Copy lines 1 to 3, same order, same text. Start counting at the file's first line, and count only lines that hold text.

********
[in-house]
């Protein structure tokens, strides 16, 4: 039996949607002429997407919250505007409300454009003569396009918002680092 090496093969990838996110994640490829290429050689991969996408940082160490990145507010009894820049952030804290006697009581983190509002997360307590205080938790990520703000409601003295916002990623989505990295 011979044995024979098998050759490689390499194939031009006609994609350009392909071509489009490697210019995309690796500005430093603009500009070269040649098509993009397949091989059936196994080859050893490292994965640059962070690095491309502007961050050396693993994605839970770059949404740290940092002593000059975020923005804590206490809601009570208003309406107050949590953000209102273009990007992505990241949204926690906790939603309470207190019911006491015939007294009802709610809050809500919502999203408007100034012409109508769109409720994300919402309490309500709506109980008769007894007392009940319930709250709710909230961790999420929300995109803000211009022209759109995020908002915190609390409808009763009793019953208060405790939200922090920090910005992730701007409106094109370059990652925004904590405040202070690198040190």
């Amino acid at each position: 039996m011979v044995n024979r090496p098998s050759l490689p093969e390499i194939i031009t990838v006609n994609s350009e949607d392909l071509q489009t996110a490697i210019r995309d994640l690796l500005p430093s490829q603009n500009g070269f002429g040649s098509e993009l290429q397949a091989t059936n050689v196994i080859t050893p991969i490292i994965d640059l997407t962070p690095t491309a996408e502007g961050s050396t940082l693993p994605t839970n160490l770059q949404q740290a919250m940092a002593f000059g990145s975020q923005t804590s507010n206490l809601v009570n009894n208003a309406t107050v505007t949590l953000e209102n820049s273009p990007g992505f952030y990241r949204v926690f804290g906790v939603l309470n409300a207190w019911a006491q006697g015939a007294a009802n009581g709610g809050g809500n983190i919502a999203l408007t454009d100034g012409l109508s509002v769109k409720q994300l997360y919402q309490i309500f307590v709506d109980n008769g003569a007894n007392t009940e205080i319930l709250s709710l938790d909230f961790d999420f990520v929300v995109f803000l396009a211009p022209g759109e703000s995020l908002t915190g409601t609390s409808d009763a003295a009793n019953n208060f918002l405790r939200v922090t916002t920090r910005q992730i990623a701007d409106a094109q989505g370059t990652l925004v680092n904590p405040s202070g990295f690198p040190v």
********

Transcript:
[in-house]
């Protein structure tokens, strides 16, 4: 039996949607002429997407919250505007409300454009003569396009918002680092 090496093969990838996110994640490829290429050689991969996408940082160490990145507010009894820049952030804290006697009581983190509002997360307590205080938790990520703000409601003295916002990623989505990295 011979044995024979098998050759490689390499194939031009006609994609350009392909071509489009490697210019995309690796500005430093603009500009070269040649098509993009397949091989059936196994080859050893490292994965640059962070690095491309502007961050050396693993994605839970770059949404740290940092002593000059975020923005804590206490809601009570208003309406107050949590953000209102273009990007992505990241949204926690906790939603309470207190019911006491015939007294009802709610809050809500919502999203408007100034012409109508769109409720994300919402309490309500709506109980008769007894007392009940319930709250709710909230961790999420929300995109803000211009022209759109995020908002915190609390409808009763009793019953208060405790939200922090920090910005992730701007409106094109370059990652925004904590405040202070690198040190």
């Amino acid at each position: 039996m011979v044995n024979r090496p098998s050759l490689p093969e390499i194939i031009t990838v006609n994609s350009e949607d392909l071509q489009t996110a490697i210019r995309d994640l690796l500005p430093s490829q603009n500009g070269f002429g040649s098509e993009l290429q397949a091989t059936n050689v196994i080859t050893p991969i490292i994965d640059l997407t962070p690095t491309a996408e502007g961050s050396t940082l693993p994605t839970n160490l770059q949404q740290a919250m940092a002593f000059g990145s975020q923005t804590s507010n206490l809601v009570n009894n208003a309406t107050v505007t949590l953000e209102n820049s273009p990007g992505f952030y990241r949204v926690f804290g906790v939603l309470n409300a207190w019911a006491q006697g015939a007294a009802n009581g709610g809050g809500n983190i919502a999203l408007t454009d100034g012409l109508s509002v769109k409720q994300l997360y919402q309490i309500f307590v709506d109980n008769g003569a007894n007392t009940e205080i319930l709250s709710l938790d909230f961790d999420f990520v929300v995109f803000l396009a211009p022209g759109e703000s995020l908002t915190g409601t609390s409808d009763a003295a009793n019953n208060f918002l405790r939200v922090t916002t920090r910005q992730i990623a701007d409106a094109q989505g370059t990652l925004v680092n904590p405040s202070g990295f690198p040190v």